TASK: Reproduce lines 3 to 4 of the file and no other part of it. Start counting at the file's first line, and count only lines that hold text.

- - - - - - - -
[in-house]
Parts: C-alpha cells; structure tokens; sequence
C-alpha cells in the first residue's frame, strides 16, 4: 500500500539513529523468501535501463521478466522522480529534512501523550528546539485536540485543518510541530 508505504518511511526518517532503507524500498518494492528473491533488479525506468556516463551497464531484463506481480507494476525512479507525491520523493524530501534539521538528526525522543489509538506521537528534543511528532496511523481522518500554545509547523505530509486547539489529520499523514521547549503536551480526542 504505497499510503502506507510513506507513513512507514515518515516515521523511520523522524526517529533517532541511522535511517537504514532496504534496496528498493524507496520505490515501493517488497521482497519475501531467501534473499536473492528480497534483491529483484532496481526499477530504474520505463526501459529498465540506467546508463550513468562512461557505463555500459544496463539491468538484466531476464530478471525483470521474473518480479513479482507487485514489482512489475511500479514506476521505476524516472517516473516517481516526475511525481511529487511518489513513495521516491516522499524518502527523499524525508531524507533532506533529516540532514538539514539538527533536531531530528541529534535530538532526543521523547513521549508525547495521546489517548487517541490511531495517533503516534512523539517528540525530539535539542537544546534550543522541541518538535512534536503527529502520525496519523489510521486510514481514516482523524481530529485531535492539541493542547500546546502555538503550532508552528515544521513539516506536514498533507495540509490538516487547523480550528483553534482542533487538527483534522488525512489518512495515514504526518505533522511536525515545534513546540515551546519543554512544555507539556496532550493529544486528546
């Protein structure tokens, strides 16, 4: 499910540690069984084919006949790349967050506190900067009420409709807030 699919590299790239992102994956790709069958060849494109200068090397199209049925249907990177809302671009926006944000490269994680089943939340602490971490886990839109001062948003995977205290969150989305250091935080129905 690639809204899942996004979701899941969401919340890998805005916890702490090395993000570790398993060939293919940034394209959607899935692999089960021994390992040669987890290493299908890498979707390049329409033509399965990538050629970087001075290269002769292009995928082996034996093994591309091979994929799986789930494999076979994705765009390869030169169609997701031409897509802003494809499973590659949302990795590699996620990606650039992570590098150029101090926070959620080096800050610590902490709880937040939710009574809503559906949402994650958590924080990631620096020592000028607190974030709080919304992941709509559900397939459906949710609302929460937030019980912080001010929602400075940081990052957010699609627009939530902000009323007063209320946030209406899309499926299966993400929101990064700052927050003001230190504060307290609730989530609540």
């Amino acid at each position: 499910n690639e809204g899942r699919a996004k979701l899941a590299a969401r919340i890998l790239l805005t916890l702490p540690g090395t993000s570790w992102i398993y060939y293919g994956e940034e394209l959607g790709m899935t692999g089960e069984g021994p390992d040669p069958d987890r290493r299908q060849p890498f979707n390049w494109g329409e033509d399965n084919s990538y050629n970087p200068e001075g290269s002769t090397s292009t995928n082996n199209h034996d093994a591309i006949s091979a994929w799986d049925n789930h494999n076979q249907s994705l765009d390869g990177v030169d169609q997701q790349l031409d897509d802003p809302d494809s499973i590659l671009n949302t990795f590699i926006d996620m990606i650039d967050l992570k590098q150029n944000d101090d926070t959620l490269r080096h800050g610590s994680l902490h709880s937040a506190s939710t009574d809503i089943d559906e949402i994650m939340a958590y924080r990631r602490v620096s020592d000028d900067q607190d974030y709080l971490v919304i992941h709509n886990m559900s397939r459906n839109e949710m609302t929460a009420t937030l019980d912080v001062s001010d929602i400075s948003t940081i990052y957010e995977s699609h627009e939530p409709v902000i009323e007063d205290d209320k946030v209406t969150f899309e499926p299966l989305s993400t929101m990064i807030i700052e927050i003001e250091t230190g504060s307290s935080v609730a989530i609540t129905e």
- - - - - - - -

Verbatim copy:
C-alpha cells in the first residue's frame, strides 16, 4: 500500500539513529523468501535501463521478466522522480529534512501523550528546539485536540485543518510541530 508505504518511511526518517532503507524500498518494492528473491533488479525506468556516463551497464531484463506481480507494476525512479507525491520523493524530501534539521538528526525522543489509538506521537528534543511528532496511523481522518500554545509547523505530509486547539489529520499523514521547549503536551480526542 504505497499510503502506507510513506507513513512507514515518515516515521523511520523522524526517529533517532541511522535511517537504514532496504534496496528498493524507496520505490515501493517488497521482497519475501531467501534473499536473492528480497534483491529483484532496481526499477530504474520505463526501459529498465540506467546508463550513468562512461557505463555500459544496463539491468538484466531476464530478471525483470521474473518480479513479482507487485514489482512489475511500479514506476521505476524516472517516473516517481516526475511525481511529487511518489513513495521516491516522499524518502527523499524525508531524507533532506533529516540532514538539514539538527533536531531530528541529534535530538532526543521523547513521549508525547495521546489517548487517541490511531495517533503516534512523539517528540525530539535539542537544546534550543522541541518538535512534536503527529502520525496519523489510521486510514481514516482523524481530529485531535492539541493542547500546546502555538503550532508552528515544521513539516506536514498533507495540509490538516487547523480550528483553534482542533487538527483534522488525512489518512495515514504526518505533522511536525515545534513546540515551546519543554512544555507539556496532550493529544486528546
């Protein structure tokens, strides 16, 4: 499910540690069984084919006949790349967050506190900067009420409709807030 699919590299790239992102994956790709069958060849494109200068090397199209049925249907990177809302671009926006944000490269994680089943939340602490971490886990839109001062948003995977205290969150989305250091935080129905 690639809204899942996004979701899941969401919340890998805005916890702490090395993000570790398993060939293919940034394209959607899935692999089960021994390992040669987890290493299908890498979707390049329409033509399965990538050629970087001075290269002769292009995928082996034996093994591309091979994929799986789930494999076979994705765009390869030169169609997701031409897509802003494809499973590659949302990795590699996620990606650039992570590098150029101090926070959620080096800050610590902490709880937040939710009574809503559906949402994650958590924080990631620096020592000028607190974030709080919304992941709509559900397939459906949710609302929460937030019980912080001010929602400075940081990052957010699609627009939530902000009323007063209320946030209406899309499926299966993400929101990064700052927050003001230190504060307290609730989530609540």